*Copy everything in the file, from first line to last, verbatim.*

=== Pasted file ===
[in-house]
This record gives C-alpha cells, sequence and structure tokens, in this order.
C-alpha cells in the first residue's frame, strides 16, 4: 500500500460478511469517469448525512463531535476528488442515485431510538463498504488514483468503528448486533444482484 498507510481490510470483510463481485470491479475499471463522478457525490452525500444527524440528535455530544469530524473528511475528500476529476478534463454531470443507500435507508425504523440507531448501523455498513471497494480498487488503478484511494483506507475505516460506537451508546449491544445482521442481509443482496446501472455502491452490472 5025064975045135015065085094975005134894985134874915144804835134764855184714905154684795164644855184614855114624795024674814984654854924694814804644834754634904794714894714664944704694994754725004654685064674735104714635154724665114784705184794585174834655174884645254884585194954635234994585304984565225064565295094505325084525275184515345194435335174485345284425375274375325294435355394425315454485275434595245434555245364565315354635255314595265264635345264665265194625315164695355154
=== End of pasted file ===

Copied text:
[in-house]
This record gives C-alpha cells, sequence and structure tokens, in this order.
C-alpha cells in the first residue's frame, strides 16, 4: 500500500460478511469517469448525512463531535476528488442515485431510538463498504488514483468503528448486533444482484 498507510481490510470483510463481485470491479475499471463522478457525490452525500444527524440528535455530544469530524473528511475528500476529476478534463454531470443507500435507508425504523440507531448501523455498513471497494480498487488503478484511494483506507475505516460506537451508546449491544445482521442481509443482496446501472455502491452490472 5025064975045135015065085094975005134894985134874915144804835134764855184714905154684795164644855184614855114624795024674814984654854924694814804644834754634904794714894714664944704694994754725004654685064674735104714635154724665114784705184794585174834655174884645254884585194954635234994585304984565225064565295094505325084525275184515345194435335174485345284425375274375325294435355394425315454485275434595245434555245364565315354635255314595265264635345264665265194625315164695355154